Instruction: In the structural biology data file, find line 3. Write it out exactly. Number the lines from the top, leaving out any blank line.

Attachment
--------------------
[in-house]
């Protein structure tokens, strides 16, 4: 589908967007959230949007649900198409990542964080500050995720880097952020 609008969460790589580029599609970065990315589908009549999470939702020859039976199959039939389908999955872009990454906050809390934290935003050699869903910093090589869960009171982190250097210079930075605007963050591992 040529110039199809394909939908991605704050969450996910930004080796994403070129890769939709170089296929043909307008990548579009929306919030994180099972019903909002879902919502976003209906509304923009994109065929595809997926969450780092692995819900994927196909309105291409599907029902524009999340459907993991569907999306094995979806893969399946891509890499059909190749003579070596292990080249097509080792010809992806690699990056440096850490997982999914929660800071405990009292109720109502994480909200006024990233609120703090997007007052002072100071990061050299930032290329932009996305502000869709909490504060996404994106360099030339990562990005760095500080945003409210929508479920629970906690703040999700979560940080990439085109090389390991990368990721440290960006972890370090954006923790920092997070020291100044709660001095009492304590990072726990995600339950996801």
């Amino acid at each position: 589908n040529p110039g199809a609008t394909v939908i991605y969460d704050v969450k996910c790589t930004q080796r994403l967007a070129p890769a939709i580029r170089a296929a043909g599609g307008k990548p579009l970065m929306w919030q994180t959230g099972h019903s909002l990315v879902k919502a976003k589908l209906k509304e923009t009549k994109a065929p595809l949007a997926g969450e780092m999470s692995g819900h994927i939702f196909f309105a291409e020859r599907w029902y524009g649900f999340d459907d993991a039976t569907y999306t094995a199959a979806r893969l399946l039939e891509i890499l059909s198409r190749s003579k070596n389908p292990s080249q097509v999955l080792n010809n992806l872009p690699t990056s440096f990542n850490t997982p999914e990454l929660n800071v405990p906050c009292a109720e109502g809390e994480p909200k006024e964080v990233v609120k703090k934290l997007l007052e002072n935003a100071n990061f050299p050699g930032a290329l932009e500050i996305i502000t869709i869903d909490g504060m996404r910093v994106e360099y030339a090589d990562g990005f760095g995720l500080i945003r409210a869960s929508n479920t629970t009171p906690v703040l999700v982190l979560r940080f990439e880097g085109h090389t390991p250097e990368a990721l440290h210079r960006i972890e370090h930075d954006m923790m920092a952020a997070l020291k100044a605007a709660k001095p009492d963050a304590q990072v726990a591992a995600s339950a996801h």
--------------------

């Amino acid at each position: 589908n040529p110039g199809a609008t394909v939908i991605y969460d704050v969450k996910c790589t930004q080796r994403l967007a070129p890769a939709i580029r170089a296929a043909g599609g307008k990548p579009l970065m929306w919030q994180t959230g099972h019903s909002l990315v879902k919502a976003k589908l209906k509304e923009t009549k994109a065929p595809l949007a997926g969450e780092m999470s692995g819900h994927i939702f196909f309105a291409e020859r599907w029902y524009g649900f999340d459907d993991a039976t569907y999306t094995a199959a979806r893969l399946l039939e891509i890499l059909s198409r190749s003579k070596n389908p292990s080249q097509v999955l080792n010809n992806l872009p690699t990056s440096f990542n850490t997982p999914e990454l929660n800071v405990p906050c009292a109720e109502g809390e994480p909200k006024e964080v990233v609120k703090k934290l997007l007052e002072n935003a100071n990061f050299p050699g930032a290329l932009e500050i996305i502000t869709i869903d909490g504060m996404r910093v994106e360099y030339a090589d990562g990005f760095g995720l500080i945003r409210a869960s929508n479920t629970t009171p906690v703040l999700v982190l979560r940080f990439e880097g085109h090389t390991p250097e990368a990721l440290h210079r960006i972890e370090h930075d954006m923790m920092a952020a997070l020291k100044a605007a709660k001095p009492d963050a304590q990072v726990a591992a995600s339950a996801h």